This week’s Case Record of the Massachusetts General Hospital is An 85-Year-Old Woman with Mammographically Detected Early Breast Cancer.
Randomized trials have confirmed improved survival in women 40 to 70 years of age who undergo annual or biannual screening mammography, but only sparse and conflicting data are available pertaining to women older than 70 years.
• Is mammography useful for screening older women for breast cancer?
The sensitivity, specificity, and positive predictive value of mammography for detecting breast cancer increases with age, because ductal tissue is replaced by fat, resulting in an increase in the radiolucency of breast tissue. One study of women 80 years of age or older who underwent mammography on a regular basis showed that breast cancer was detected at a lower stage and was associated with a higher rate of breast-cancer-specific survival. In addition, however, deaths from other causes were lower in this group, which suggests a bias for screening mammography among healthier patients.
• When should screening for breast cancer among older patients be discontinued?
Since the precise age at which to discontinue screening mammography is uncertain and guidelines from major panels and organizations are conflicting, using life expectancy and not age as the basis for recommending screening appears to be the most prudent approach. Since prospective controlled trials are unlikely to be performed in elderly patients, a reasonable option would be to offer yearly screening to women without major coexisting conditions and with an estimated life expectancy of at least 5 years.
Morning Report Questions
Q: Is there a role for aromatase inhibitors in the treatment of older women with hormone-receptor-positive breast cancer?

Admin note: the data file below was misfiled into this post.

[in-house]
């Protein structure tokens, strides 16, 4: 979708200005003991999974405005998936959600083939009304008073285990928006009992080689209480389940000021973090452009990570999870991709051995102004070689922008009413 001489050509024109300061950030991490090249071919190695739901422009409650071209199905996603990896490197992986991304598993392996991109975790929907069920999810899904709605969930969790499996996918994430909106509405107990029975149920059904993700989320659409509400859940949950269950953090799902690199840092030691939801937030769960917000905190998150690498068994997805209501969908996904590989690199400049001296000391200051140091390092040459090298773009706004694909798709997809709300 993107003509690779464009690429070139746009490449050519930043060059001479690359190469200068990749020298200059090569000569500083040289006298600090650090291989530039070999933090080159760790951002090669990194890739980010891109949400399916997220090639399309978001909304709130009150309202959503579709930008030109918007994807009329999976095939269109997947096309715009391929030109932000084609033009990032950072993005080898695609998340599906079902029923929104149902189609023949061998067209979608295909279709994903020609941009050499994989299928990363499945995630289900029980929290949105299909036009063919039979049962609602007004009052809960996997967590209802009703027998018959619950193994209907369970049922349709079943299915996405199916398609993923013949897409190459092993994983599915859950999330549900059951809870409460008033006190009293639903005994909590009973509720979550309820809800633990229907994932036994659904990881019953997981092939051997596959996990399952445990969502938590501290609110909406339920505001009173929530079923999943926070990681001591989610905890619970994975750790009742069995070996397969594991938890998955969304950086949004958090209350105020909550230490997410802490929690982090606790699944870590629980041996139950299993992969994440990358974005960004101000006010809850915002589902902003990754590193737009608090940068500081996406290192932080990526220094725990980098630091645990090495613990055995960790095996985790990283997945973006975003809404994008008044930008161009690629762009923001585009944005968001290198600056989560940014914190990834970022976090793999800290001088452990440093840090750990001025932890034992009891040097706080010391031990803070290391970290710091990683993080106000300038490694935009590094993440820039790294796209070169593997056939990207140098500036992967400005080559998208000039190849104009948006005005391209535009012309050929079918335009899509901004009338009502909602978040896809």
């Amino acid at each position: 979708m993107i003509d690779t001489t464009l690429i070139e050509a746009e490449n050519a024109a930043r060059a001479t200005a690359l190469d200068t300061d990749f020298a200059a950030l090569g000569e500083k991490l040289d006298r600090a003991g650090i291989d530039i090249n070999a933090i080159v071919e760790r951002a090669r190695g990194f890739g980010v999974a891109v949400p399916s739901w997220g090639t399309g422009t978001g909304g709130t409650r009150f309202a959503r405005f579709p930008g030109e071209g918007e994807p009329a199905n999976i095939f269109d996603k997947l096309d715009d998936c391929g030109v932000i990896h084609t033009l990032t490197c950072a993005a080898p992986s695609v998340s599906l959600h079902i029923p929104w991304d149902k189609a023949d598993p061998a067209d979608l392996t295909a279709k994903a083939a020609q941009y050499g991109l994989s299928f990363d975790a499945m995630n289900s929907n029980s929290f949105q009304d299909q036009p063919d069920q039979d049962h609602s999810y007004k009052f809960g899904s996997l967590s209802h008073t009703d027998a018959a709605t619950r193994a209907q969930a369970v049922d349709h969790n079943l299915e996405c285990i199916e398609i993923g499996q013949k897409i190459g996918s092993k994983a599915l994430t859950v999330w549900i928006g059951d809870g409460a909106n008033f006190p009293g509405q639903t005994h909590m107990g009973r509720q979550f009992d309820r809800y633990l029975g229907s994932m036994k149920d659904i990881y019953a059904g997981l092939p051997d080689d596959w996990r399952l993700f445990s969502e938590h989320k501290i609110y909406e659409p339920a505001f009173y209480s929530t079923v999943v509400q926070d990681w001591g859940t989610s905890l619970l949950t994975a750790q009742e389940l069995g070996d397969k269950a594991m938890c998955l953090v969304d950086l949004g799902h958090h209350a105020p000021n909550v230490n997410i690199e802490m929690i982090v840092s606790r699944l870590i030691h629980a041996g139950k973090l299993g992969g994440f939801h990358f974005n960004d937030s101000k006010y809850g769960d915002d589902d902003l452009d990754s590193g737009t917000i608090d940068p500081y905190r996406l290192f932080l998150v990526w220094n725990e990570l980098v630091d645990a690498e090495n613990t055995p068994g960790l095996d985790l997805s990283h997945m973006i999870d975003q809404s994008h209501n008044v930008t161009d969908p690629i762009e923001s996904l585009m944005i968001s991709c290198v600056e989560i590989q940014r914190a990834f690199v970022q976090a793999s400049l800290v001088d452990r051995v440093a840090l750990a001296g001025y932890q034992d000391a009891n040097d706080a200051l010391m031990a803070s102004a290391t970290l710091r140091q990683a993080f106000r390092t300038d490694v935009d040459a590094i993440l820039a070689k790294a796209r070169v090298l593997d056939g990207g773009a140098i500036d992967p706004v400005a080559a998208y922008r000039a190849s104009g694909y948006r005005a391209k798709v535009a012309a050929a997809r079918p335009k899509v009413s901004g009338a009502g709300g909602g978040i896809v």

A: The most recent meta-analysis of trials of adjuvant therapy by the Early Breast Cancer Trialists’ Collaborative Group showed that adjuvant tamoxifen therapy, as compared with no tamoxifen treatment, significantly improved both relapse-free survival (decrease in the absolute annual risk of recurrence, 54%) and overall survival (decrease in the absolute annual risk of death, 34%) in women 70 years of age or older with early-stage, hormone-receptor-positive breast cancer. In postmenopausal women, adjuvant therapy with aromatase inhibitors (anastrozole, letrozole, and exemestane) has shown significant improvement (approximately 3 to 5%), as compared with tamoxifen, in relapse-free survival but not in overall survival.
Q: Is there an advantage in using aromatase inhibitors rather than tamoxifen for older women with hormone-receptor-positive breast cancer?
A: Unlike tamoxifen, aromatase inhibitors are not associated with endometrial cancer or thromboembolism, but their use does increase the risk of fracture. Oral bisphosphonates can be effective in preventing or minimizing further bone loss in women treated with aromatase inhibitors. However, aromatase inhibitors are expensive.